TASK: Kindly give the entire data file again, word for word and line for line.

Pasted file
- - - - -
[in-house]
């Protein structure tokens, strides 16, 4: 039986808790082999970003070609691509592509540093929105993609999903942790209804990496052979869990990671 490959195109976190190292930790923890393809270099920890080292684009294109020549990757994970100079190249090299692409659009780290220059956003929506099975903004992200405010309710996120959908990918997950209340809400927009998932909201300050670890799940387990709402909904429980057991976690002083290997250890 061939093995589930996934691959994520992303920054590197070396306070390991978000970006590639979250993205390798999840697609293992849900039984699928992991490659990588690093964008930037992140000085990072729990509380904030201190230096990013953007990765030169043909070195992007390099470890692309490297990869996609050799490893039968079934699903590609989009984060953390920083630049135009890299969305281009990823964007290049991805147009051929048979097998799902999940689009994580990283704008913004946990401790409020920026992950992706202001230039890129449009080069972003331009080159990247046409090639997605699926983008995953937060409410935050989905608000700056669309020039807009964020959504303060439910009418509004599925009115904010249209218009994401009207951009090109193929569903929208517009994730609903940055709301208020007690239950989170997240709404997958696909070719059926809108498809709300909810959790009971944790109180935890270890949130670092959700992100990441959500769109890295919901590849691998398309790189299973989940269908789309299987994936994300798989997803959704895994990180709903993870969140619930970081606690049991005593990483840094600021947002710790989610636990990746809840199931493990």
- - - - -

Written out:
[in-house]
């Protein structure tokens, strides 16, 4: 039986808790082999970003070609691509592509540093929105993609999903942790209804990496052979869990990671 490959195109976190190292930790923890393809270099920890080292684009294109020549990757994970100079190249090299692409659009780290220059956003929506099975903004992200405010309710996120959908990918997950209340809400927009998932909201300050670890799940387990709402909904429980057991976690002083290997250890 061939093995589930996934691959994520992303920054590197070396306070390991978000970006590639979250993205390798999840697609293992849900039984699928992991490659990588690093964008930037992140000085990072729990509380904030201190230096990013953007990765030169043909070195992007390099470890692309490297990869996609050799490893039968079934699903590609989009984060953390920083630049135009890299969305281009990823964007290049991805147009051929048979097998799902999940689009994580990283704008913004946990401790409020920026992950992706202001230039890129449009080069972003331009080159990247046409090639997605699926983008995953937060409410935050989905608000700056669309020039807009964020959504303060439910009418509004599925009115904010249209218009994401009207951009090109193929569903929208517009994730609903940055709301208020007690239950989170997240709404997958696909070719059926809108498809709300909810959790009971944790109180935890270890949130670092959700992100990441959500769109890295919901590849691998398309790189299973989940269908789309299987994936994300798989997803959704895994990180709903993870969140619930970081606690049991005593990483840094600021947002710790989610636990990746809840199931493990």